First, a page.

Gender disparity in the workplace is apparent across most every field. It’s no secret that female representation is especially lacking in leadership roles and jobs related to STEM (Science, Technology, Engineering, and Math). However, a new study has a promising solution for keeping more women in the STEM field: woman-to-woman mentorship.
The study starts where many women’s pursuit of STEM careers ends: in college. Currently, women drop of out STEM subjects at a higher rate than men. Pinpointing the cause of this low retention rate isn’t easy. It’s likely in part due to societal expectations of women and the jobs they are “more suited” for. Perhaps it’s in part because of the sexual harassment women in tech face, with a recent survey finding 60 percent of women say they’ve been sexually harassed at work. It can certainly be attributed to the lack of current female role models present in these field. As they say, you can’t be what you can’t see. Thus, the cycle of underrepresentation continues.
This new study from the University of Massachusetts works specifically to address that last problem. Two researchers, Tara C. Dennehya and Nilanjana Dasguptaa, studied 150 freshmen women studying engineering. (The lack of women, even among STEM fields, particularly standing out in engineering.) To gauge the impact of women role models, students were either assigned male mentors, female mentor, or no mentor. If assigned one, students met with their mentors once a month.
At the end of their freshman year, 11 percent of students without mentors had switched majors or dropped out of school entirely. The same was true of 18 percent of the students who has male mentorship. The number of students with female mentors who dropped out of school or engineering? Zero.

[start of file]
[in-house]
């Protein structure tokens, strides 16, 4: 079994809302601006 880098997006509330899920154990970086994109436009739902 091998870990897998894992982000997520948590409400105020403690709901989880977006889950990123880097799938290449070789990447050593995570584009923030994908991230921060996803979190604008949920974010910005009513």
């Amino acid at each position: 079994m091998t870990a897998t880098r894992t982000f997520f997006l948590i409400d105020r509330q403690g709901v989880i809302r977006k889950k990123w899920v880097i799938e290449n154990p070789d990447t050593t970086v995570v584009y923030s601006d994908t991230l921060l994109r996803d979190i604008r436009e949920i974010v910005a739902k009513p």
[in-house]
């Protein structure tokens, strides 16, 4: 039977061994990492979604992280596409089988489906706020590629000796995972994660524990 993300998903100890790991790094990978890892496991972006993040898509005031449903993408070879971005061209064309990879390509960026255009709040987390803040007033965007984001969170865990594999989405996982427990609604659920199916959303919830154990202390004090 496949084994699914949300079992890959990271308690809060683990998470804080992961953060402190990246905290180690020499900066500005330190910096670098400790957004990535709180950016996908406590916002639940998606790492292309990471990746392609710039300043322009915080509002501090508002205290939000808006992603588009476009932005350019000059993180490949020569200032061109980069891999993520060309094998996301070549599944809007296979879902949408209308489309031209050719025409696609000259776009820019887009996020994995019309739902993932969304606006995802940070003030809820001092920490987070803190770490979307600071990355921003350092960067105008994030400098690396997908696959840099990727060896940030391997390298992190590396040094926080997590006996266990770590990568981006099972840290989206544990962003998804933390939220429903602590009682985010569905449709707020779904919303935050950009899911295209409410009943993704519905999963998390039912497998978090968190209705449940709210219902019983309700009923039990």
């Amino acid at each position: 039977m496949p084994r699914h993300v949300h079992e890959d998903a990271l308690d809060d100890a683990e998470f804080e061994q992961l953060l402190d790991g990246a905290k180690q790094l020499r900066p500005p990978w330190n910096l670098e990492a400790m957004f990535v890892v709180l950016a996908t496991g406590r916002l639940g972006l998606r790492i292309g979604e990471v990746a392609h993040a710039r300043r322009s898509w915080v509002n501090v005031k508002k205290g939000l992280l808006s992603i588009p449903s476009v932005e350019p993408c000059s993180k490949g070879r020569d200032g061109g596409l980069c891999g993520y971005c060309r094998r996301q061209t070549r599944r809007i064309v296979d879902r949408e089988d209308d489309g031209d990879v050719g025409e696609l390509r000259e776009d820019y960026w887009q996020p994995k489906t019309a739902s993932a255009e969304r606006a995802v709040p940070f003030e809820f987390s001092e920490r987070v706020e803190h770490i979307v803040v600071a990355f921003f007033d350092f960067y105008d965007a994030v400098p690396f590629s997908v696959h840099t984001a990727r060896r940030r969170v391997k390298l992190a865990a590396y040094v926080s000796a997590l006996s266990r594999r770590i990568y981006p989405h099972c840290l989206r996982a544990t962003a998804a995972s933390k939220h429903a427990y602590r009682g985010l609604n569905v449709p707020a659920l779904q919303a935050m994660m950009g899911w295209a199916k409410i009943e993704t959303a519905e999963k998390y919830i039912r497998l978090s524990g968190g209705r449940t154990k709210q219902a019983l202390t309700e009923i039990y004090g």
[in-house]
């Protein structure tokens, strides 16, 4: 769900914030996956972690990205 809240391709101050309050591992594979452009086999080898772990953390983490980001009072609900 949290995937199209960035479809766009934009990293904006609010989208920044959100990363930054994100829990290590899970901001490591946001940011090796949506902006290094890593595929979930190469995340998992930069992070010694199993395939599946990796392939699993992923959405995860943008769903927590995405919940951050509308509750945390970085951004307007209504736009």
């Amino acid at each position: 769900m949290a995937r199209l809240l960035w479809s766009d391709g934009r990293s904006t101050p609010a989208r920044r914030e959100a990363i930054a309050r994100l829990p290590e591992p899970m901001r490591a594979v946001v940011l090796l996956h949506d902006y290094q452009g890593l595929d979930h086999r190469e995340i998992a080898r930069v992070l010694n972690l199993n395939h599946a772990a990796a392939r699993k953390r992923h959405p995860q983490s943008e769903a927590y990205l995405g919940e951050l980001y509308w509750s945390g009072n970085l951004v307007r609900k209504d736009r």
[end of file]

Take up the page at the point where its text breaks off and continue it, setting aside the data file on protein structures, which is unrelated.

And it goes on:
Once more for good measure: At the end of the year, all of the female students who received female mentorship were still pursuing engineering.
As authors Dennehya and Dasguptaa write in their study, “Female mentors promoted aspirations to pursue engineering careers by protecting women’s belonging and confidence.” Essentially, being reassured that they belonged in the field is what helped keep these female engineering studies. Dennehya and Dasguptaa continue, “Greater belonging and confidence were also associated with more engineering retention.”
If you needed another reason why representation matters, this study just gave you a scientific one. Though the sample size is admittedly small, the results of this research are significant in understanding how we can encourage more women to pursue STEM jobs. Gender disparity is a current reality, but it doesn’t have to be our future. The same is true of representation among people of color, people from low-income backgrounds, or any other demographic that is disproportionately underrepresented in certain academic and career fields. This study shows people can be what they see, but they do have to see it first.